Clear Cell Meningioma of the Cauda Equina in an Adult

Department of Neurological Surgery, Albert Einstein College of Medicine, Bronx, NY, USA.
Journal of Spinal Disorders & Techniques (Impact Factor: 2.2). 01/2006; 18(6):539-43. DOI: 10.1097/01.bsd.0000173314.98401.b5
Source: PubMed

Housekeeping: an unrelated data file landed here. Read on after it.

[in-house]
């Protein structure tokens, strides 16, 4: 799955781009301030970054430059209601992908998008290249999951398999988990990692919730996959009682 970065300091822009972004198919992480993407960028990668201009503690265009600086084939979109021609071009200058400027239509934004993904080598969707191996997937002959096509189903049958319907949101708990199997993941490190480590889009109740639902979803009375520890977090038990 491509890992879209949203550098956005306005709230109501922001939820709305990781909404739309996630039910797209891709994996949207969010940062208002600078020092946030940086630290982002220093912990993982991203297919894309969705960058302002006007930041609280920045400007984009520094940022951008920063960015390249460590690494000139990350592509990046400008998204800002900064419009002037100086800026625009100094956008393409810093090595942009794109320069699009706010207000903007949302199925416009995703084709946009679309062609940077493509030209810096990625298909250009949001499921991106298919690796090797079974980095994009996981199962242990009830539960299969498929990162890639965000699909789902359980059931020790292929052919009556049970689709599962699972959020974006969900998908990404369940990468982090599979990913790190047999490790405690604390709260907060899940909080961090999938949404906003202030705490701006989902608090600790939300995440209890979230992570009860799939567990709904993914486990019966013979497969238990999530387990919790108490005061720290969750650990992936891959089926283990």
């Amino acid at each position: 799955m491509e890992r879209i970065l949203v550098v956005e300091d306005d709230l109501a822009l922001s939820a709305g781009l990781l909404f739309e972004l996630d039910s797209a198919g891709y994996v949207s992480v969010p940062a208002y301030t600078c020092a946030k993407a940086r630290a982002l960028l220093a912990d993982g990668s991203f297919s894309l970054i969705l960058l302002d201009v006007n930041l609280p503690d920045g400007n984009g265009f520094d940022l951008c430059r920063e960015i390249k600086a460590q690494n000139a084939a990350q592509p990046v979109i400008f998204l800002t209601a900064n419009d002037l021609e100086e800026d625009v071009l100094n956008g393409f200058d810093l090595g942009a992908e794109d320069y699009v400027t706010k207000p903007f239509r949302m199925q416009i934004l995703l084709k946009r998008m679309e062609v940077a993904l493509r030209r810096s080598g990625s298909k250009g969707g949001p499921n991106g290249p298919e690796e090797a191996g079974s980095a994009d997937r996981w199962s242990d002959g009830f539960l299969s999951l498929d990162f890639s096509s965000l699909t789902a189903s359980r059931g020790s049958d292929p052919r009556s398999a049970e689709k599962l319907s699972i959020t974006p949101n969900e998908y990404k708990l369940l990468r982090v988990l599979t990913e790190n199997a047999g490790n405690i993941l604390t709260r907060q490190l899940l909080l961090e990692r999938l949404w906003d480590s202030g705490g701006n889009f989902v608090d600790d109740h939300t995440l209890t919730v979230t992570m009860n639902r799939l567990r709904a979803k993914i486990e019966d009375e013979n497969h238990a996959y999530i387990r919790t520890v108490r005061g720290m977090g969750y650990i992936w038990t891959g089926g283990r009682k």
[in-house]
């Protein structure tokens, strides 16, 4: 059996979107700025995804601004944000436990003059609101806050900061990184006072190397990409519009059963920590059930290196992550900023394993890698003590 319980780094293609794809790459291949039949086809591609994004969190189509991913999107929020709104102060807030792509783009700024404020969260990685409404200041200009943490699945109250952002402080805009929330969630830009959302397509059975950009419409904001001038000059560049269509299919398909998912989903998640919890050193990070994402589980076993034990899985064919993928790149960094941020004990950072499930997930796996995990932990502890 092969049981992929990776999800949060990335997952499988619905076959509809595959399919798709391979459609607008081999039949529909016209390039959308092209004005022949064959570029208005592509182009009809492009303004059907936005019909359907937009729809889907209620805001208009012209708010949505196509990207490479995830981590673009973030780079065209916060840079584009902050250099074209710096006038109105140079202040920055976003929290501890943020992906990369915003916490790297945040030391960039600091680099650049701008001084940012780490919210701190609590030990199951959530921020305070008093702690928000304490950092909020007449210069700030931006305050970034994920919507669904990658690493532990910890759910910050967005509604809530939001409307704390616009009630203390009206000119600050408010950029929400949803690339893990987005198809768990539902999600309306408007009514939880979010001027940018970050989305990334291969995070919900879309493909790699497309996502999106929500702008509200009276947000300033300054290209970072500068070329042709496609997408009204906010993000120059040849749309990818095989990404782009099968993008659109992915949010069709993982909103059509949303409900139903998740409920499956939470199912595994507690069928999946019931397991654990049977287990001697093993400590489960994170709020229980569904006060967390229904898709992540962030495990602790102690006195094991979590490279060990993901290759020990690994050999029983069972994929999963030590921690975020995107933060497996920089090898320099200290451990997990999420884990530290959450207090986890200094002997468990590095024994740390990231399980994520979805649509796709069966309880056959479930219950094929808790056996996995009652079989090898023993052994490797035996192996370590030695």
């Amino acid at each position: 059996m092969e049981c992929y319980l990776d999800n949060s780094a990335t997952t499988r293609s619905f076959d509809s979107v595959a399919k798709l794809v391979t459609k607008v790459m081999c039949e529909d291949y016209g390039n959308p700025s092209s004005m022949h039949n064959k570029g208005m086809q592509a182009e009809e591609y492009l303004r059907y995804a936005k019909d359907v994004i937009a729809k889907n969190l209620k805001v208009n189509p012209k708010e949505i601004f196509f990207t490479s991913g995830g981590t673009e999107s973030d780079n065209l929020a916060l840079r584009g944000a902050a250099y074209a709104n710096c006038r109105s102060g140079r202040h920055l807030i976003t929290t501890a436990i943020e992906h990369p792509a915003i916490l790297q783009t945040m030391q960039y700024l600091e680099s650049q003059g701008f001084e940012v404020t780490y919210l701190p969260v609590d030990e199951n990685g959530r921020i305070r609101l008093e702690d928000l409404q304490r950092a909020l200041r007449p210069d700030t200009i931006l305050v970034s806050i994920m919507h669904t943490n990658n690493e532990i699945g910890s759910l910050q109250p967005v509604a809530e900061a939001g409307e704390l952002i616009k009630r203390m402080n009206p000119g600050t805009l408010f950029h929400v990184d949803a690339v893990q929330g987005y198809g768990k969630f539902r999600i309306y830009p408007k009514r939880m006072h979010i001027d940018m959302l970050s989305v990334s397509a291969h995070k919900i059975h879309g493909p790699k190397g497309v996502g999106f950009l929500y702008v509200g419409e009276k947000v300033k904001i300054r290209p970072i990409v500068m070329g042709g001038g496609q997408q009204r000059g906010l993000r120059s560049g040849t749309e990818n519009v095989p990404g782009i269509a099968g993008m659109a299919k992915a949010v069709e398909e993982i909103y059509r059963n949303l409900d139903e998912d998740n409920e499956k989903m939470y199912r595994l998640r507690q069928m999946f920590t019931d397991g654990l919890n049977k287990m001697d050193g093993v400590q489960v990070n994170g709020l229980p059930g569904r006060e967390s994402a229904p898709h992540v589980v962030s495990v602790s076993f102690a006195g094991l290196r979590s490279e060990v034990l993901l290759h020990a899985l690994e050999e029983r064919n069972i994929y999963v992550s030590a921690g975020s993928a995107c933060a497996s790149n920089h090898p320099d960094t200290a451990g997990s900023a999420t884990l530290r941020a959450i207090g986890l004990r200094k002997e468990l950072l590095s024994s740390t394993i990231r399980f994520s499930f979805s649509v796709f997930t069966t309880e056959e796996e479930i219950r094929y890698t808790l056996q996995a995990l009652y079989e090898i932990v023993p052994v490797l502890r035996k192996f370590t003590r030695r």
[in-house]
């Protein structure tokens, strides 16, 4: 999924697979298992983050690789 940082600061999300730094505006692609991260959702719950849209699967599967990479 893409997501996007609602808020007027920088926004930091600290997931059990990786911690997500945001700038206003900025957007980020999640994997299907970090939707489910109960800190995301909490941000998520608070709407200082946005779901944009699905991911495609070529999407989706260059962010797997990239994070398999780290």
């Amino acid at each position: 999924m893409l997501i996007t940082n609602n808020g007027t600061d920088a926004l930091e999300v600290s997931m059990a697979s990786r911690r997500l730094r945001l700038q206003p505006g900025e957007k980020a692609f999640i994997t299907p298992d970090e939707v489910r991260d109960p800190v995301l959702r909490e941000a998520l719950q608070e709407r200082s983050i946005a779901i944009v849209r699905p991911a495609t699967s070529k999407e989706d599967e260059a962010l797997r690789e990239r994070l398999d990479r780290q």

In the pediatric population, clear cell meningiomas are more frequently intracranial than intraspinal in location. Tumors recur in up to 40% of cases within 15 postoperative months and are often managed with repeated resection with or without radiation therapy. The management strategy for adults with clear cell meningiomas involving the lumbar spinal canal (cauda equina) is less clearly defined. A 41-year-old woman presented with mild, right greater than left, lower extremity paresis. An enhanced magnetic resonance (MR) scan revealed a homogeneously enhancing intradural lesion filling the spinal canal at the L3-L4 level. Preoperative noncontrast MR studies of the brain and cervical and thoracic spine were negative. An L2-L5 laminectomy was performed for gross total excision of the intradural lesion, which was adherent to one nerve root of the cauda equina. Frozen-section diagnosis confirmed clear cell tumor. Differential diagnoses included meningioma versus renal cell carcinoma. Negative postoperative chest, abdominal, and pelvic computed tomography studies ruled out tumor of renal cell origin. Enhanced MR studies of the neuraxis proved negative. Consultations with multiple oncologists and radiation therapists recommended neither radiation nor chemotherapy following this initial surgery. She remains disease-free 1 year postoperatively. The high recurrence rate for clear cell meningiomas in children requires repeated tumor resection with or without secondary radiation therapy. Following gross total resection of lumbar tumors in adults, reserving radiation therapy for secondary recurrences provides optimal management.

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